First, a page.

This event has already occurred.
Cognitive motivations and neural predictors of free-riding and cooperation
Ph.D. candidate in Bio and Brain Engineering at the Korea Advanced Institute for Science and Technology
2 Riverside Circle, Roanoke, VA 24016
Abstract: The current study aims to investigate cognitive motivations and neural predictors of free-riding and cooperation. To achieve this goal, I assessed the underlying mechanism of free-riding with following three approaches:
- Behavior study: To elucidate cognitive motivations of free-riding and cooperation and impaired strategic decision making in schizophrenia during a public goods (PG) game
- EEG study: To investigate spatiotemporal dynamics of the EEGs that reflect the cognitive motivations of free-riding and cooperation
- Computational modeling: To construct a representative agent-based model that simulates cooperation and free-riding behavior and their strategic patterns
The purpose of the first approach was to investigate human strategic decisions based on valuating the incentives to cooperate or to free-ride and particularly the cognitive and emotional motivations of free-riding behavior. We examined the decision patterns of 41 healthy subjects and 37 schizophrenia patients during performance of the PG game. This is the first study to analyze behavioral decision drifts that reflect the information provided during the public goods game in healthy and schizophrenic patient participants, unraveling affective and cognitive motivations to free-ride. The results suggest that loss-sensitivity and theory-of-mind (TOM) as well as cognitive understanding are involved in regulation of the free-riding and cooperative behavior. The purpose of the second approach was to investigate the neural predictors of free-riding and cooperation using EEG recordings. By using non-invasive neural recordings, we could disentangle spatiotemporal interaction of the EEGs that reflect the cognitive motivations of free-riding. Sixty five healthy male participants were recruited for the study and EEGs from 26 participants, 2 randomly selected participants per a group, were recording during the game. This is the first EEG study to investigate neural predictors for free-riding behavior during a public goods game. These findings suggest that cognitive motivations of free-riding and/or cooperation behavior is encoded in parallel with, but distinctive to feedback signal of the preceding results. The purpose of the third approach was to construct a generalized model that simulates free-riding and cooperation behavior. Based on the studies of cognitive and neural motivations of free-riding, we constructed an agent-based model including individual gain/loss attitude, conditional cooperation, and random shifting. This is the first computational modeling study that suggests a representative model that simulates dynamic interaction between cognitive motivations to free-ride and to cooperate.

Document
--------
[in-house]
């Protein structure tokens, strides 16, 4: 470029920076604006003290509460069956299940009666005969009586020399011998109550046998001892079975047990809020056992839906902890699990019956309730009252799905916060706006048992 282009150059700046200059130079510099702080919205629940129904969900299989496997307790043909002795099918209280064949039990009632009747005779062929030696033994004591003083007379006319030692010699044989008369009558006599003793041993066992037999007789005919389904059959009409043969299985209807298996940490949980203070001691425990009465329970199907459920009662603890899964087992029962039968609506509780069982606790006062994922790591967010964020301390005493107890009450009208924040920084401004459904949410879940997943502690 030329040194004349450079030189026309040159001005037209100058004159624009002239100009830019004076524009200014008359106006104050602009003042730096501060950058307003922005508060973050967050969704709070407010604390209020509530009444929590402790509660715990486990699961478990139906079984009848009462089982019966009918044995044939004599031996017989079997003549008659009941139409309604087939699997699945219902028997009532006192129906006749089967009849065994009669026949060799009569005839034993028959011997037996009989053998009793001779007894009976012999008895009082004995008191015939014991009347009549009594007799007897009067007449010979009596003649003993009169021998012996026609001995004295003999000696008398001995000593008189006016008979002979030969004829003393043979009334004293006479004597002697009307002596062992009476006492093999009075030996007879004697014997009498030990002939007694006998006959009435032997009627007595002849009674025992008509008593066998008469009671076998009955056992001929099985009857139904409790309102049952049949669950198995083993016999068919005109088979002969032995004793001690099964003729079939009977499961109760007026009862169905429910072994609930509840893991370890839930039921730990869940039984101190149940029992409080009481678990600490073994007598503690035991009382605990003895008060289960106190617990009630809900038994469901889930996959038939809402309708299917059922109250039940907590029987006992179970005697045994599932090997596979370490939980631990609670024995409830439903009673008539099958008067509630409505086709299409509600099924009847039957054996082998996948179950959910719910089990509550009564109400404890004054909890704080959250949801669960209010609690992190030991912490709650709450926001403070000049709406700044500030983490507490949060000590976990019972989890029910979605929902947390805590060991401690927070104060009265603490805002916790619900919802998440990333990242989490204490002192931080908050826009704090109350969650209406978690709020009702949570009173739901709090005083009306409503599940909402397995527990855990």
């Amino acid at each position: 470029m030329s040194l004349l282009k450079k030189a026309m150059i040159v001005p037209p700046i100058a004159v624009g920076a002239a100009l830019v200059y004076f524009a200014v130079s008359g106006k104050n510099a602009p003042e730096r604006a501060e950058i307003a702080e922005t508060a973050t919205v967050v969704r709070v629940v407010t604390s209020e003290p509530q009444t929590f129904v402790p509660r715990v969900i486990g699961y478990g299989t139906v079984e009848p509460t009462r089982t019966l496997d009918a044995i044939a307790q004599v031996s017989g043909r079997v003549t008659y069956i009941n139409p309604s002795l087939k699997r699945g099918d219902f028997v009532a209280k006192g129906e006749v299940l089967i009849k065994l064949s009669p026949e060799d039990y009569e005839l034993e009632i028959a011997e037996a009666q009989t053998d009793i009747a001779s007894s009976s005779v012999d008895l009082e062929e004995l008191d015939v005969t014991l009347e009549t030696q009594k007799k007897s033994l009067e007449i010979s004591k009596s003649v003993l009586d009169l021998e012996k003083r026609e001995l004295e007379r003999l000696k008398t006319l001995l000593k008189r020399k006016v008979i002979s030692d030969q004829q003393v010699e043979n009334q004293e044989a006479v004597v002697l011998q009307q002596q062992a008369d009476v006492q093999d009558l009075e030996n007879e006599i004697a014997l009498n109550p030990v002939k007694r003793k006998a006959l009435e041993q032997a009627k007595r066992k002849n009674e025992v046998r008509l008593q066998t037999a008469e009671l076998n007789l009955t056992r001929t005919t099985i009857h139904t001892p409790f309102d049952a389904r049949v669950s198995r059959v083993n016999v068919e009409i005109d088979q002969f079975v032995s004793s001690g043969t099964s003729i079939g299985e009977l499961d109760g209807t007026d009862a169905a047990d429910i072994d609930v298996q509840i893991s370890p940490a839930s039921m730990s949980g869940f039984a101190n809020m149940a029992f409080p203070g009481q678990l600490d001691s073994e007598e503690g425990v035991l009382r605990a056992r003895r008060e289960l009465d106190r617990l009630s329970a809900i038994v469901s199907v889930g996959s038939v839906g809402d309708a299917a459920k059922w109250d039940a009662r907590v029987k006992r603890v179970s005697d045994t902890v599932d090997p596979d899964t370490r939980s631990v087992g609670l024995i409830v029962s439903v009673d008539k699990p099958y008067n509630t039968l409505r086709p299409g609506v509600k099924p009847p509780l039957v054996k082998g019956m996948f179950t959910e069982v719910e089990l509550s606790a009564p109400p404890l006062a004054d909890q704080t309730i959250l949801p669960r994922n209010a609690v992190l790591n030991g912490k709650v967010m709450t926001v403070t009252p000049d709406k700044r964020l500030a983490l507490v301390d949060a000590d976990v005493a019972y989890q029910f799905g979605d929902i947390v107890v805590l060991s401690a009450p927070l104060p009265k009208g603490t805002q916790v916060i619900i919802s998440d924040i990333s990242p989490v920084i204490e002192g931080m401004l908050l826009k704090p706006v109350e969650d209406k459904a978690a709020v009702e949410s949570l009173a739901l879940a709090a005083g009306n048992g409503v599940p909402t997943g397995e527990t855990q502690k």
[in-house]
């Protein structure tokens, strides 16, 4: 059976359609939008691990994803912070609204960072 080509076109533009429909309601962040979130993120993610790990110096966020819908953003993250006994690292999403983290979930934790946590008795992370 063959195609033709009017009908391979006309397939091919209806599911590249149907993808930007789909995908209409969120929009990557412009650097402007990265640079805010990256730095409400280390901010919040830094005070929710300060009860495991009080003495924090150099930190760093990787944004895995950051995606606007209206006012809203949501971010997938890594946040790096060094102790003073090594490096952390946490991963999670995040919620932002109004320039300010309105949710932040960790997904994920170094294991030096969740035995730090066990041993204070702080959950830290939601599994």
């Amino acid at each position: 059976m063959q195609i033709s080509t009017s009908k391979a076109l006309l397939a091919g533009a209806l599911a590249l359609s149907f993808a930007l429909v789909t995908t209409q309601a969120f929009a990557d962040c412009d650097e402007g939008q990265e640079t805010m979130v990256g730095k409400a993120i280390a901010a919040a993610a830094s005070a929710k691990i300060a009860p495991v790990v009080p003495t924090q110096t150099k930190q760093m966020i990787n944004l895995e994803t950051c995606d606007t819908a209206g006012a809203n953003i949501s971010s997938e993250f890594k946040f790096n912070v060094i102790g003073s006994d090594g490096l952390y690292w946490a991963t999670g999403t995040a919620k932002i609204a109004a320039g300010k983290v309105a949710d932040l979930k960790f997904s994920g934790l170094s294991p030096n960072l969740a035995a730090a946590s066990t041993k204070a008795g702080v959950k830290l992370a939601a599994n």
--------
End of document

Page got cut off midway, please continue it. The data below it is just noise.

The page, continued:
About the Speaker:
Chung is a Ph.D. candidate in Bio and Brain Engineering at the Korea Advanced Institute for Science and Technology and a postdoctoral candidate to the VTCRI.